Now Playing: PRISON BREAK
I don't know why it took the networks almost five years to rip off 24, but Fox finally did it with the new series PRISON BREAK, which debuted tonight with back-to-back episodes. I think the network might have another winner on its hands.
Like 24, PRISON BREAK is a serialized action series that derives its suspense from a ticking clock. Lincoln Burrows (JOHN DOE's Dominic Purcell) was accused, arrested and found guilty of shooting the brother of the Vice-President of the United States. He currently resides in a maximum-security federal penitentiary in Joliet, Illinois, where he's scheduled to be executed in 30 days. His brother Michael (Wentworth Miller) believes Lincoln to be innocent, and concocts an elaborate plan to rescue him. He sticks up a bank and ensures he'll be sent to the same Joliet facility. It turns out that Michael, a structural engineer, has had the prison's blueprints, along with several other cheats and hints, hidden inside an intricate tattoo that stretches all over his arms and torso.
Creator and writer Paul Scheuring (A MAN APART) opens up a number of subplots that may ensure the series as the season's most dense. A warden (Stacy Keach) who's building a wooden replica of the Taj Mahal as a 40th anniversary present for his wife, a mobster (Peter Stormare from FARGO) with connections, a rapist named T-Bag (Robert Knepper), an old con who may or may not be D.B. Cooper (Muse Watson) and a pissed off guard (Wade Williams) are already making trouble for Michael inside the prison. Outside, his attorney (Robin Tunney) is beginning to believe that Lincoln's incarceration may be the result of a government conspiracy spearheaded by a Secret Service agent (Paul Adelstein) and a mysterious woman in Montana.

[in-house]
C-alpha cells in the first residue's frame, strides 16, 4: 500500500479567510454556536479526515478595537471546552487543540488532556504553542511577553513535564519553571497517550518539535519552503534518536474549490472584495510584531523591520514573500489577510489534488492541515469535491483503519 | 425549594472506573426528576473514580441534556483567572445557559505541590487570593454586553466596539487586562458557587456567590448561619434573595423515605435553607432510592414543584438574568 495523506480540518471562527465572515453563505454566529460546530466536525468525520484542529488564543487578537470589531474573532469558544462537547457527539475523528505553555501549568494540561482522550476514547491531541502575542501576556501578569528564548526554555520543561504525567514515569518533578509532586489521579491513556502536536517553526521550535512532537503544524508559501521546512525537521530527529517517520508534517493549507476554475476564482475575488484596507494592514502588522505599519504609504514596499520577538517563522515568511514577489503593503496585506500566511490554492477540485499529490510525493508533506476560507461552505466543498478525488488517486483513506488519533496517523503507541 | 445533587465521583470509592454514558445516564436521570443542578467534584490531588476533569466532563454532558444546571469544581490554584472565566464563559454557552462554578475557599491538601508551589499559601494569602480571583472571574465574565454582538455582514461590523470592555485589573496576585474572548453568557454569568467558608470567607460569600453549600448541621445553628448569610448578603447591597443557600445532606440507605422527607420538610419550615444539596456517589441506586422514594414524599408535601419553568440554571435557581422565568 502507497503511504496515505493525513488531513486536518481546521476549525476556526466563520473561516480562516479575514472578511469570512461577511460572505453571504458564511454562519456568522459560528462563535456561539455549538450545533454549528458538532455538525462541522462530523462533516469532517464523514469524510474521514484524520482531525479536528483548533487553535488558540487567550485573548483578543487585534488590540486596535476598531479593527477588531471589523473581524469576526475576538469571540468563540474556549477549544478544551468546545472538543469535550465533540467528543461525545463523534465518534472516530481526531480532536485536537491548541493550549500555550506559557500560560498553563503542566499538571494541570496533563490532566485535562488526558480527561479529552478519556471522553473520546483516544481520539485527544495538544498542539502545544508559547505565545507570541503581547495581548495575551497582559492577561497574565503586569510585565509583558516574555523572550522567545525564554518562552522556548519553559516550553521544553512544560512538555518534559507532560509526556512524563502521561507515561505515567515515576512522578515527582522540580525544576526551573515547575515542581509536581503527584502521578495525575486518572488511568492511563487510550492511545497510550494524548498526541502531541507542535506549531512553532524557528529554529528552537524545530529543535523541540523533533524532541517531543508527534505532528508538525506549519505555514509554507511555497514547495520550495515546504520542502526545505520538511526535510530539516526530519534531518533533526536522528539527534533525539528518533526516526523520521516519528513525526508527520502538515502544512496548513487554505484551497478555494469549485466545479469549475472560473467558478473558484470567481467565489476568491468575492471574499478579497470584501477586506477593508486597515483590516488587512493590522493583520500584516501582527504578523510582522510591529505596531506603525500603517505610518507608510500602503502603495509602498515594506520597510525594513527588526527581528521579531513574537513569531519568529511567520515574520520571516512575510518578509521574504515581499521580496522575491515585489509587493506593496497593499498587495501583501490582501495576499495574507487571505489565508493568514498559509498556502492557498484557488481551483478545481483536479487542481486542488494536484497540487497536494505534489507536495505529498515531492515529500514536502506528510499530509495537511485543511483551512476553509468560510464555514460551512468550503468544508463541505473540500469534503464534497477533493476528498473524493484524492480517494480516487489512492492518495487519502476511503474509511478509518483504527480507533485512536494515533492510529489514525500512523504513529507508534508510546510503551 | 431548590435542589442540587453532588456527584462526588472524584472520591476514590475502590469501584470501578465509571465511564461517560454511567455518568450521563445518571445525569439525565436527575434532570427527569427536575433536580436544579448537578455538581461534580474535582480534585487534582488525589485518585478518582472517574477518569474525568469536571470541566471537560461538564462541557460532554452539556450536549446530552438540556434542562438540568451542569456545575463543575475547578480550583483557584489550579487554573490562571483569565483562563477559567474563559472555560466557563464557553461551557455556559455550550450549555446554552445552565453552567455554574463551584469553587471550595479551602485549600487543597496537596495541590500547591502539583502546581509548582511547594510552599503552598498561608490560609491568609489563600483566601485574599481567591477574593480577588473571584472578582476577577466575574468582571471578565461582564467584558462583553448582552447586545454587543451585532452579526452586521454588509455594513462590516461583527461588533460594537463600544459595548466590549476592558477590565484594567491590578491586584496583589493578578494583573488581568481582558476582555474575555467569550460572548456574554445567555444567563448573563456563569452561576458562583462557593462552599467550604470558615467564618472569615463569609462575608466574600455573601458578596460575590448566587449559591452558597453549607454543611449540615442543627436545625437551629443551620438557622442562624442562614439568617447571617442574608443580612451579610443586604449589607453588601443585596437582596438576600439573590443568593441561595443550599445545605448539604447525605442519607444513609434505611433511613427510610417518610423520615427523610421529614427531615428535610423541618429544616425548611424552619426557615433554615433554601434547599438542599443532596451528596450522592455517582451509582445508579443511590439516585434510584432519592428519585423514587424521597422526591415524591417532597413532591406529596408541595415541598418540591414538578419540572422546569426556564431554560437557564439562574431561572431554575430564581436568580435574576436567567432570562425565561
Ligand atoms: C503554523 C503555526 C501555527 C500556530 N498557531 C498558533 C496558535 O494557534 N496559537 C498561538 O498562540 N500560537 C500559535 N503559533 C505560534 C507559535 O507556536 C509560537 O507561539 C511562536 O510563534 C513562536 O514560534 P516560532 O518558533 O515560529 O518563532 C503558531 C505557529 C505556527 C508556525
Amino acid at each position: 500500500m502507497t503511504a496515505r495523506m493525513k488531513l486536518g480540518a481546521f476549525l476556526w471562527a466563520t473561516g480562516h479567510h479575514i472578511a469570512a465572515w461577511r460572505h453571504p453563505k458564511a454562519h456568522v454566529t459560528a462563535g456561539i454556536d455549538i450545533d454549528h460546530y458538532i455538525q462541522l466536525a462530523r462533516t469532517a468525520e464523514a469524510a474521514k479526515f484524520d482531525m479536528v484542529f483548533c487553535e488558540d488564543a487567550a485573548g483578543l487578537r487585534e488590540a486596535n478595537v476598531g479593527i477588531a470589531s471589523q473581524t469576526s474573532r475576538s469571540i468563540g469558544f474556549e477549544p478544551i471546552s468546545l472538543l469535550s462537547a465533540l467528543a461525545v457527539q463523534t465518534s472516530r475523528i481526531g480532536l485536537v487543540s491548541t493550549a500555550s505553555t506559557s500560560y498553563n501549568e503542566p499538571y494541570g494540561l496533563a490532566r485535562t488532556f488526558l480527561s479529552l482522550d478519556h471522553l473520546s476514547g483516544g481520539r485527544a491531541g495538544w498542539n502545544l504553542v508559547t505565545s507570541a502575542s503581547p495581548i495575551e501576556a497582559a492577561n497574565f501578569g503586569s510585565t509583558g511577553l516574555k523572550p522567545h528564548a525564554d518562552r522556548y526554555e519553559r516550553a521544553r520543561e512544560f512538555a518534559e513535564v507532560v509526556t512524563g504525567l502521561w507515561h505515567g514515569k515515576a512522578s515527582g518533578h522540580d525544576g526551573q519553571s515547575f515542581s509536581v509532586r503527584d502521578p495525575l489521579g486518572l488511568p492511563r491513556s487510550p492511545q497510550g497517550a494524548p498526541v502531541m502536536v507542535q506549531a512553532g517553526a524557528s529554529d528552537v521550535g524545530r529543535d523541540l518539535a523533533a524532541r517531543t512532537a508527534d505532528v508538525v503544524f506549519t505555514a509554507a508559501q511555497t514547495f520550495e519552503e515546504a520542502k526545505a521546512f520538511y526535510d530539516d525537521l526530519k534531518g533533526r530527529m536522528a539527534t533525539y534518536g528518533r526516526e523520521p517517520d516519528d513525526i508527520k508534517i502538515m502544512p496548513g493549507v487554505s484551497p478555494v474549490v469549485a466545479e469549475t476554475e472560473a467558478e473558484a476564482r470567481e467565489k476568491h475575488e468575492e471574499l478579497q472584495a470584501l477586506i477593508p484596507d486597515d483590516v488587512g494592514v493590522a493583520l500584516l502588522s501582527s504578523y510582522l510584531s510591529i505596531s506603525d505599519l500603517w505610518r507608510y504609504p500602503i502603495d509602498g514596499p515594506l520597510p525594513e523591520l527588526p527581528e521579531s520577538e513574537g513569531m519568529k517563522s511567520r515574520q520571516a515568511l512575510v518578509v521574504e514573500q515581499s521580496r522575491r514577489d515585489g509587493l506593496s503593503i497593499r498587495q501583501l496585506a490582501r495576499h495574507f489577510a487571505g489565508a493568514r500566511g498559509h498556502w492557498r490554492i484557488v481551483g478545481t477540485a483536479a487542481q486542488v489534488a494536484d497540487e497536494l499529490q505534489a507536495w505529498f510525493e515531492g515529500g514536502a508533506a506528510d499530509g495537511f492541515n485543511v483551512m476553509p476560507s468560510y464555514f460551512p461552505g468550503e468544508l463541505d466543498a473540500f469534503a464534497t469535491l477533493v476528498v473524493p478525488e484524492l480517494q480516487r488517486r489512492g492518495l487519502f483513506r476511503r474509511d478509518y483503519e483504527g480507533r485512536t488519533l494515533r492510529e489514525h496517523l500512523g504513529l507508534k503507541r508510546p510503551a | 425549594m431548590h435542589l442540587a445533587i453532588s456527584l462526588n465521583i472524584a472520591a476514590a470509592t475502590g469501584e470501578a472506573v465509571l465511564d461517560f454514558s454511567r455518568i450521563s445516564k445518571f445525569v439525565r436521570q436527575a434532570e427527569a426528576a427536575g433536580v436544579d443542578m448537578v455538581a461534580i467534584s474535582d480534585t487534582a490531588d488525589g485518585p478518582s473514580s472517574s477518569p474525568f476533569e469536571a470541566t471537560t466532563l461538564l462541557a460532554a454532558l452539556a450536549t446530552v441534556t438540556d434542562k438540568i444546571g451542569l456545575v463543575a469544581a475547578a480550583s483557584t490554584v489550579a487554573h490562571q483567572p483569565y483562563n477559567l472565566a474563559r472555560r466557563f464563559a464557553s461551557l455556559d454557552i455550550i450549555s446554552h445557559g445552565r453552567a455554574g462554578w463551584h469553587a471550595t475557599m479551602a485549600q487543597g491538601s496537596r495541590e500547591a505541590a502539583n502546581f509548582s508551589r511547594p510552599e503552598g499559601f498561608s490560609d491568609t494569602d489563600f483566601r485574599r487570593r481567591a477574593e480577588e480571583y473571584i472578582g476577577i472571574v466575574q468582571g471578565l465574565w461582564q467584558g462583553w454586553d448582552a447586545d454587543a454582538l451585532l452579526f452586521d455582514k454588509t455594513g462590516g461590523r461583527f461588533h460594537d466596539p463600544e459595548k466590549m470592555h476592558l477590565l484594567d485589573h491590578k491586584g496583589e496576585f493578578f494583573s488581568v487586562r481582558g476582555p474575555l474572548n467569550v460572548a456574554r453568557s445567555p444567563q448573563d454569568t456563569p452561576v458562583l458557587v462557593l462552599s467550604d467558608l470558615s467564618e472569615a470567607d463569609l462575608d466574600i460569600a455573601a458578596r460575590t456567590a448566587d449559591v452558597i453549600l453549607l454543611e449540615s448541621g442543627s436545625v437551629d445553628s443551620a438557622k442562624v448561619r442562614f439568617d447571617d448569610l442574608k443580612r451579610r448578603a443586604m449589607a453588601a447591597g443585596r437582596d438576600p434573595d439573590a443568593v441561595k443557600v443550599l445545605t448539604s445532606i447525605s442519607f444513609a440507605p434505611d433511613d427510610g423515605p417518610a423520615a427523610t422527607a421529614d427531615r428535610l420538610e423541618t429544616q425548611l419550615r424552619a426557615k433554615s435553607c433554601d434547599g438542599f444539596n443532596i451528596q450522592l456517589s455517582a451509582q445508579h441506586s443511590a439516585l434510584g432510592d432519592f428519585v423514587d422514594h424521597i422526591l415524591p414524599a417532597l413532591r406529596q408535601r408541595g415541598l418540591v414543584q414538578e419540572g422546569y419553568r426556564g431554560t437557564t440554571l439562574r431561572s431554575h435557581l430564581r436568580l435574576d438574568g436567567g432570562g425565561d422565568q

Whew. That's a lot of characters and a lot of tantalizing plot threads dangling. If Scheuring and his writing staff can keep all their plates on the end of their sticks, it'll be a miracle, but what I've seen so far is enough to lure me back next week. Film director Brett Ratner (RUSH HOUR), also an executive producer, and Michael Watkins directed the first two episodes, and the battery of credited producers have credits on shows like BUFFY THE VAMPIRE SLAYER, THE GUARDIAN and NYPD BLUE.
But it's the cast that makes this series so far. I believe that at least 75% of any successful TV series is casting, and Fox got it right with this talented bunch, led by Miller (UNDERWORLD), who I've never seen before, but is on a starmaking path as the determined, tough and wry guy on a mission. I thought Purcell was a solid lead on JOHN DOE, and Keach, Stormare, Adelstein and Tunney all have solid credentials. The show's premise is, of course, incredible, but if these actors can make the implausible seem plausible, that might be all the show needs to make it a winner.